Poor weather prevents attempt to free entangled North Atlantic right whale
HALIFAX -- Poor weather conditions have forced a whale rescue team to postpone its bid to disentangle a North Atlantic right whale from fishing gear that is trailing from its head.
The federal Fisheries Department issued a statement late Sunday saying the Campobello Whale Rescue Team was unable to help the 18-year-old whale, which has been tangled in gear in the Gulf of St. Lawrence for at least two weeks.
A team from the U.S. National Oceanic and Atmospheric Administration attached an electronic tracking device to the whale on Friday.
The endangered animal, known as 3125, was first spotted on July 4 by the crew aboard a Transport Canada aircraft east of Quebec's Gaspe Peninsula.
Philip Hamilton, who works at the New England Aquarium, says the whale has a rope deeply embedded in its head and over its blow hole.
He said the gear has caused hundreds of deep wounds and is also fouling the whale's baleen, which is the filtering system in the whale's mouth used to trap food.
The Fisheries Department confirmed Friday that two more whales had been found dead, bringing the total number of right whale deaths in Canadian waters this year to eight.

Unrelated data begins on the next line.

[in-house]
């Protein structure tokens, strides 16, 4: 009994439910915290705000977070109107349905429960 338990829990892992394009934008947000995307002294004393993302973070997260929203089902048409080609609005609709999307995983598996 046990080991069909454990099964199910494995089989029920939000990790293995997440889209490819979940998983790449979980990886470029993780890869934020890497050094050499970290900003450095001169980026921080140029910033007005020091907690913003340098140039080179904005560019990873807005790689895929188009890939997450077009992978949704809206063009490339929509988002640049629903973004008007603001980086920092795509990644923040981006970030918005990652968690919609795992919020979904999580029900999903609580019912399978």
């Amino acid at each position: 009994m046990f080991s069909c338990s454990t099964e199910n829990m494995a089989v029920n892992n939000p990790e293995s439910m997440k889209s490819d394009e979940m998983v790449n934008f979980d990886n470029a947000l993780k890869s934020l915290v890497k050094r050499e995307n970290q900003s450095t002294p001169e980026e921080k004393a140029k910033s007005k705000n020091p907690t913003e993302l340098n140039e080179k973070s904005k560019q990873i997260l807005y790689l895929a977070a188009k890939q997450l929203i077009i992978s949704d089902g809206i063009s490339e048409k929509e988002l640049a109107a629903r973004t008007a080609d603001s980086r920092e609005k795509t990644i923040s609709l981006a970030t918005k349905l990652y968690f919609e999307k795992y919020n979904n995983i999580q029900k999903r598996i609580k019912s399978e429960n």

So far, federal officials and marine mammal experts have conducted tests on five of the carcasses.
Though the first necropsy failed to determine a cause of death, the next three confirmed that each of the whales had suffered injuries compatible with a vessel strike.
The fifth necropsy was completed Sunday in Grand-Etang, Que., on the body of a whale that was spotted drifting west of Quebec's Iles-de-la-Madeleine on July 18. However, preliminary findings were not released.
Previous necropsies have been conducted in Miscou, N.B., Petit Etang, N.S., Norway, P.E.I., and Grand Etang, Que.
There are only 400 North Atlantic right whales left on the planet, which means the species is critically endangered.
With deaths outpacing live births, the latest losses have prompted renewed warnings that the whales are facing extinction.